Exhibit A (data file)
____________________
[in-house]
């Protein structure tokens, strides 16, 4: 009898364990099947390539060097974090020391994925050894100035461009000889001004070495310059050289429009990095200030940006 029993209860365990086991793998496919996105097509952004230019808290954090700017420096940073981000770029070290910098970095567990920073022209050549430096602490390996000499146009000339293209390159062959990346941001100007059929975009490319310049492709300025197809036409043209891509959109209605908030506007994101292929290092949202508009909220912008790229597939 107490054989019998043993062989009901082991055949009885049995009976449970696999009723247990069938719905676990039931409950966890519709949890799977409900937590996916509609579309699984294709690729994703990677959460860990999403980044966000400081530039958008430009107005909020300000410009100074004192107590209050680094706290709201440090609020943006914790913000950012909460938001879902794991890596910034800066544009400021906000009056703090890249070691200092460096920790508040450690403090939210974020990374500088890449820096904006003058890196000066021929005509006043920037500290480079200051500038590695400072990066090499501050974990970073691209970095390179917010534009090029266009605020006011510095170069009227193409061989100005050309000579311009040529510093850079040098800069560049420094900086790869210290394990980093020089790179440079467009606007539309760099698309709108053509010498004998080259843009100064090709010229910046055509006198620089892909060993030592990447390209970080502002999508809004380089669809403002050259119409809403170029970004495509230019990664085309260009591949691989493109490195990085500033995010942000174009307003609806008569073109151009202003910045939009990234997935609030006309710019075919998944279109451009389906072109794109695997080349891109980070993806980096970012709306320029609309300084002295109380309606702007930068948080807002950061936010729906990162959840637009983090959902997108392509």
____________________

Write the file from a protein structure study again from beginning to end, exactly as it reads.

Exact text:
[in-house]
């Protein structure tokens, strides 16, 4: 009898364990099947390539060097974090020391994925050894100035461009000889001004070495310059050289429009990095200030940006 029993209860365990086991793998496919996105097509952004230019808290954090700017420096940073981000770029070290910098970095567990920073022209050549430096602490390996000499146009000339293209390159062959990346941001100007059929975009490319310049492709300025197809036409043209891509959109209605908030506007994101292929290092949202508009909220912008790229597939 107490054989019998043993062989009901082991055949009885049995009976449970696999009723247990069938719905676990039931409950966890519709949890799977409900937590996916509609579309699984294709690729994703990677959460860990999403980044966000400081530039958008430009107005909020300000410009100074004192107590209050680094706290709201440090609020943006914790913000950012909460938001879902794991890596910034800066544009400021906000009056703090890249070691200092460096920790508040450690403090939210974020990374500088890449820096904006003058890196000066021929005509006043920037500290480079200051500038590695400072990066090499501050974990970073691209970095390179917010534009090029266009605020006011510095170069009227193409061989100005050309000579311009040529510093850079040098800069560049420094900086790869210290394990980093020089790179440079467009606007539309760099698309709108053509010498004998080259843009100064090709010229910046055509006198620089892909060993030592990447390209970080502002999508809004380089669809403002050259119409809403170029970004495509230019990664085309260009591949691989493109490195990085500033995010942000174009307003609806008569073109151009202003910045939009990234997935609030006309710019075919998944279109451009389906072109794109695997080349891109980070993806980096970012709306320029609309300084002295109380309606702007930068948080807002950061936010729906990162959840637009983090959902997108392509």